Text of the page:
The Hundreds of Reasons
Many but not all parts of England have a two-tiered local government structure. County Councils are the bigger authorities: they typically do things like the schools, adult social care, children’s services, registration of births and deaths and public health. Smaller district or borough councils within the county region typically do things such as housing, collecting your bins and planning applications. District or borough councils are the ones that collect your council tax: they then keep some of it for themselves and pass the rest onto the bigger county council, and other authorities such as police and fire.
This council structure is often confusing and poorly understood by most of the general public. Wales and Scotland have now got rid of this system - they just have ‘unitary’ authorities: one Council that does everything. Although sometimes talked about, plans to convert all local authorities in England to a unitary structure haven’t happened yet and are probably not going to happen anytime soon. That said local authorities are typically nudged towards becoming Unitaries when the opportunity arises: think Northamptonshire County Council and Dorset Council.
Why do we have this structure? The reasons are historical: local authorities are built upon centuries of meandering history into how you organised society, paid taxes and got stuff done. The two-tier system has its roots in Anglo-Saxon times: think before the Norman invasion in 1066 and possibly as long ago as the 7th century. The Anglo-Saxons divided their land first into Shires which were overseen by a ‘Shire Reeve’ or Sheriff. The next tier of division was the hundred. A hundred was generally an area of approximately 100 hides: a ‘hide’ being an area of land deemed big enough to support a household. A hide was used as a basic measure of land for tax purposes. The system continued after the Norman invasion, with Shires usually being administered by a group of knights (equivalent to your local councillors today), with two knights being assigned to every hundred. Sheriffs and Knights did not inherit their positions: appointments were generally meritocratic if not democratic.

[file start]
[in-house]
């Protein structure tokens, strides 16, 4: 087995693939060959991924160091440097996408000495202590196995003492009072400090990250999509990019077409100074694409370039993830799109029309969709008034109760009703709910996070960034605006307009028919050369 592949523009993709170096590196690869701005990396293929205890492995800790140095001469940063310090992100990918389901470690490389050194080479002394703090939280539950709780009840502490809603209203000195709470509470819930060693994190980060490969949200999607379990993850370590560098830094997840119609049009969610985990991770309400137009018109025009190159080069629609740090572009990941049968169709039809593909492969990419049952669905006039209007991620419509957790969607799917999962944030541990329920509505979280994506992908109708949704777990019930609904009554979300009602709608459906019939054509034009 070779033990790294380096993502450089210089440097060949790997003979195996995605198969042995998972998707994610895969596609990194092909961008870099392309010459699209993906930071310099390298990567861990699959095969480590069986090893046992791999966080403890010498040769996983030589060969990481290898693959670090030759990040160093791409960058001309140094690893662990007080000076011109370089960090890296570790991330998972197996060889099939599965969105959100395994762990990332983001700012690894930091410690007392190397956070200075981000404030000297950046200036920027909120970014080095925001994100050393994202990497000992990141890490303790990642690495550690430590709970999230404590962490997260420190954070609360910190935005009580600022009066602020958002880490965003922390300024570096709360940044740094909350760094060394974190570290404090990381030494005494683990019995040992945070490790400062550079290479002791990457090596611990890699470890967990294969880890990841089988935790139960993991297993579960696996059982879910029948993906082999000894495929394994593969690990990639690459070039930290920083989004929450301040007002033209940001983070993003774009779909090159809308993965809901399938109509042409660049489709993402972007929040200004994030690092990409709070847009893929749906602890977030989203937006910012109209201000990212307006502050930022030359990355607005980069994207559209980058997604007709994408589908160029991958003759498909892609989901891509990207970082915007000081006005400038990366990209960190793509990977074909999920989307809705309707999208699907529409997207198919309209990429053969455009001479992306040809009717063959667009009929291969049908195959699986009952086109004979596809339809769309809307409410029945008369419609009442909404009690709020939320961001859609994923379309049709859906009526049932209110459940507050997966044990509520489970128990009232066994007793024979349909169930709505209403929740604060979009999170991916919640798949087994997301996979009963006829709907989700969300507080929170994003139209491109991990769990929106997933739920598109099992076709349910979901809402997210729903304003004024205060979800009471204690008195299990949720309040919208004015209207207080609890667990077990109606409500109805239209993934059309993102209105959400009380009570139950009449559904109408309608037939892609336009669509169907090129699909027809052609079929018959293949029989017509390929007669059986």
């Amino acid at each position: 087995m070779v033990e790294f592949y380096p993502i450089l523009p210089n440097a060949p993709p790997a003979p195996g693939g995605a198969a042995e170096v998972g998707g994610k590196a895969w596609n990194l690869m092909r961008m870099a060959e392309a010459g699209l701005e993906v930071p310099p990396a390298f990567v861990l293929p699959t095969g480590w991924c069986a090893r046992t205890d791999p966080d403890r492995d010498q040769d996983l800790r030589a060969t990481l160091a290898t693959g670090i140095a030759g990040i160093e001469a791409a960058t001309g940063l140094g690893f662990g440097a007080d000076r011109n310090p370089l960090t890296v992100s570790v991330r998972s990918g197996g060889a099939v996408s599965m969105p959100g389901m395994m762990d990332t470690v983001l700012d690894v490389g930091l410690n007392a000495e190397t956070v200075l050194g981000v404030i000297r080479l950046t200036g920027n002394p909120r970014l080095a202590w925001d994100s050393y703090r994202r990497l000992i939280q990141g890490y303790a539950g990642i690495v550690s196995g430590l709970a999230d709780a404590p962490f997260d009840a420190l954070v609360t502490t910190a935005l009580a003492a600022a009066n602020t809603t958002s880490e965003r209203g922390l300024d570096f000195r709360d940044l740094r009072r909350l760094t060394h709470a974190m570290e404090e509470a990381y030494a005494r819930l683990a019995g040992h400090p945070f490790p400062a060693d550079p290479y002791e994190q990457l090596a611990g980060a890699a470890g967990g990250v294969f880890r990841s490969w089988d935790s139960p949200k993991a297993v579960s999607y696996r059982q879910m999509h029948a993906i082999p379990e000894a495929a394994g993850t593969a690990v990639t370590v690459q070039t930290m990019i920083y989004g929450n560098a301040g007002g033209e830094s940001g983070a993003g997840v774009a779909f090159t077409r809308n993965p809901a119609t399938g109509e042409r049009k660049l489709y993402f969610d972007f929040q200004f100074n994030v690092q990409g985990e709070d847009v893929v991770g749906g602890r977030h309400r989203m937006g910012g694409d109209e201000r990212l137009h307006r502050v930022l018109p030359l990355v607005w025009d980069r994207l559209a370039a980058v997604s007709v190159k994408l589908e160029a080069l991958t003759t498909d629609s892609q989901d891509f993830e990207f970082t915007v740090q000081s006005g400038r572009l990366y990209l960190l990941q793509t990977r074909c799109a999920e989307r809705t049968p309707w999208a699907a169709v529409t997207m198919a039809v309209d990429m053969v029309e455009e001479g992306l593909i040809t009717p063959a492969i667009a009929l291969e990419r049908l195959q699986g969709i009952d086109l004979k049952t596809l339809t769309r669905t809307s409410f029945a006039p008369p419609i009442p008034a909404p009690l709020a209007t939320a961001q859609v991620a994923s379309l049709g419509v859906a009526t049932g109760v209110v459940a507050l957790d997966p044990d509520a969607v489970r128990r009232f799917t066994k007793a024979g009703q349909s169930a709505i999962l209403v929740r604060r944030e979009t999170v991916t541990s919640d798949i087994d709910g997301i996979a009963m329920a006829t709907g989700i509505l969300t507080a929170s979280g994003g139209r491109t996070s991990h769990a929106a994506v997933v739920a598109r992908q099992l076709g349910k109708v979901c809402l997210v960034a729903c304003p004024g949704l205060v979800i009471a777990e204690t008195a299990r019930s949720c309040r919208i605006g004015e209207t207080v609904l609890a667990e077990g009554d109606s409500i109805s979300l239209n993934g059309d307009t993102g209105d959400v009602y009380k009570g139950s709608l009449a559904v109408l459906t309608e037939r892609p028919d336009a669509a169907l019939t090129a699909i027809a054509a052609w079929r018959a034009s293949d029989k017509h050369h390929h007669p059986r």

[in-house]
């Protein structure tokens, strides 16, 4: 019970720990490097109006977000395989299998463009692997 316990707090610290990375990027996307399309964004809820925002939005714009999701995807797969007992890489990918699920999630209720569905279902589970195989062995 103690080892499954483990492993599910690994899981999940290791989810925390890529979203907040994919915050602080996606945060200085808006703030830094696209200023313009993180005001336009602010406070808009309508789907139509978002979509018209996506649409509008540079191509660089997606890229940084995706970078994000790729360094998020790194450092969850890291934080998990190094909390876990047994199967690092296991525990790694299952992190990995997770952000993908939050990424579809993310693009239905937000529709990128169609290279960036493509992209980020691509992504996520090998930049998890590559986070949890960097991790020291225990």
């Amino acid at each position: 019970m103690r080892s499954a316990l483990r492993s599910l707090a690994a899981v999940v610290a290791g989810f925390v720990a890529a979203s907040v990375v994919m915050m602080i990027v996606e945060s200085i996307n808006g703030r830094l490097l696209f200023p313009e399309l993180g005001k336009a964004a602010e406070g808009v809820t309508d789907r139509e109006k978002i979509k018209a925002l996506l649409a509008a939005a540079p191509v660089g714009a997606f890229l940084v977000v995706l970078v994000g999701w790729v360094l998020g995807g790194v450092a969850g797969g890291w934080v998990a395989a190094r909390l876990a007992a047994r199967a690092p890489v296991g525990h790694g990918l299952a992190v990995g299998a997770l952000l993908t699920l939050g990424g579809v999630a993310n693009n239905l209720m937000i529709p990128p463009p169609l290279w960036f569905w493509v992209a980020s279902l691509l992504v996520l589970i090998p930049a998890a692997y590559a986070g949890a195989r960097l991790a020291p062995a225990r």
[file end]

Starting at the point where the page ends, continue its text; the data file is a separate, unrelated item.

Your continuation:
The hundred as a unit would pay taxes to their knights, who would pass some of the taxes to the Sherriff of the Shire who would in turn pass on some of the taxes to the central government exchequer. This is very likely to be the reasons why still, one thousand years later, district councils are the ones that collect the council tax. As well as paying taxes hundreds were responsible for keeping law and order for their residents and ran monthly or fortnightly courts in their area.
The system of local government evolved over time. Feudalism as a social system ended and the population became increasingly urbanised. Towns developed their own system of government known as ‘boroughs’. District councils as we think of them today were first formerly created by the Local Government Act 1894. Most of these were direct descendants of the Anglo-Saxon Hundreds and many are still named after them. Then as now however the whole population was not covered by a two-tier structure: some particularly large urban areas have always functioned as what we now think of as unitary authorities. It was rural areas that inherited a structure from a time when almost everyone lived off the land.
So next time you find yourself having to explain to someone that you are a ‘district’ council and how that is different from the other council where they live you can blame the Anglo-Saxons.